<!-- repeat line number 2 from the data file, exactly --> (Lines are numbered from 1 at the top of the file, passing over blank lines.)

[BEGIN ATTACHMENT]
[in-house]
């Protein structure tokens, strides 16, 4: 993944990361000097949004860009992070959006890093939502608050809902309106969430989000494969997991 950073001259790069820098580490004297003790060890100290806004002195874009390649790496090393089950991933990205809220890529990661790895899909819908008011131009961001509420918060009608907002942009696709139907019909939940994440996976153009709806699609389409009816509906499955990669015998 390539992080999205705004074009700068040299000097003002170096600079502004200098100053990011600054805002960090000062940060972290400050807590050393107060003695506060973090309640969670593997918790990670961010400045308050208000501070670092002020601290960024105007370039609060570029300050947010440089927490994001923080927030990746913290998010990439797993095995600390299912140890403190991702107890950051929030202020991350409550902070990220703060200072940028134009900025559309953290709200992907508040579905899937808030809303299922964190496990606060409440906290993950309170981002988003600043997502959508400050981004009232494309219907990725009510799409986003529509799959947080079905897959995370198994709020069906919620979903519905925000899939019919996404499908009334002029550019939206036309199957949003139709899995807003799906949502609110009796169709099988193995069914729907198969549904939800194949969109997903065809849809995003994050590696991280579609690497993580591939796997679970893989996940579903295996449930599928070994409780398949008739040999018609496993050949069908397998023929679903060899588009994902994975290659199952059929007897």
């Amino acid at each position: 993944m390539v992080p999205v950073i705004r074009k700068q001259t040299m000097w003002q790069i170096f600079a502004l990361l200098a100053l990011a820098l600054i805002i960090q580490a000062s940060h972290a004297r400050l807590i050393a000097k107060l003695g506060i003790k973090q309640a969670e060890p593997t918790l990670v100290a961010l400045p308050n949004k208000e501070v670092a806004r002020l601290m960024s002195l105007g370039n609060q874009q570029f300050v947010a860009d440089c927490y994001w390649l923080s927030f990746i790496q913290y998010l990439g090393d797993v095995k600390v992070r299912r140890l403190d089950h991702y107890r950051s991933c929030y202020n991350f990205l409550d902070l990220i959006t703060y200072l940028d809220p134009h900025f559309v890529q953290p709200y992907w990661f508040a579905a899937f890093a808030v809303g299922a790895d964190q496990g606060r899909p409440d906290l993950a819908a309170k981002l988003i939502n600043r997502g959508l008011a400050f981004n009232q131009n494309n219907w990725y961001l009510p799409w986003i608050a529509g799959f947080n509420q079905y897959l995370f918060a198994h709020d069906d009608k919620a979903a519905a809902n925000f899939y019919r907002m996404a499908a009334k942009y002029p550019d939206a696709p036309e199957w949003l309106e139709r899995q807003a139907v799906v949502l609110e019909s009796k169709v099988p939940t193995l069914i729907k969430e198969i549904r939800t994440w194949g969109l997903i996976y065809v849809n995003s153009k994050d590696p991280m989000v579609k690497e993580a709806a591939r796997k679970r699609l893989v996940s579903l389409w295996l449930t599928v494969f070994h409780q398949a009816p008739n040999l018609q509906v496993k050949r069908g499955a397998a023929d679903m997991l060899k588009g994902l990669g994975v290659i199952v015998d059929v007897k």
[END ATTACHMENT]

């Protein structure tokens, strides 16, 4: 993944990361000097949004860009992070959006890093939502608050809902309106969430989000494969997991 950073001259790069820098580490004297003790060890100290806004002195874009390649790496090393089950991933990205809220890529990661790895899909819908008011131009961001509420918060009608907002942009696709139907019909939940994440996976153009709806699609389409009816509906499955990669015998 390539992080999205705004074009700068040299000097003002170096600079502004200098100053990011600054805002960090000062940060972290400050807590050393107060003695506060973090309640969670593997918790990670961010400045308050208000501070670092002020601290960024105007370039609060570029300050947010440089927490994001923080927030990746913290998010990439797993095995600390299912140890403190991702107890950051929030202020991350409550902070990220703060200072940028134009900025559309953290709200992907508040579905899937808030809303299922964190496990606060409440906290993950309170981002988003600043997502959508400050981004009232494309219907990725009510799409986003529509799959947080079905897959995370198994709020069906919620979903519905925000899939019919996404499908009334002029550019939206036309199957949003139709899995807003799906949502609110009796169709099988193995069914729907198969549904939800194949969109997903065809849809995003994050590696991280579609690497993580591939796997679970893989996940579903295996449930599928070994409780398949008739040999018609496993050949069908397998023929679903060899588009994902994975290659199952059929007897």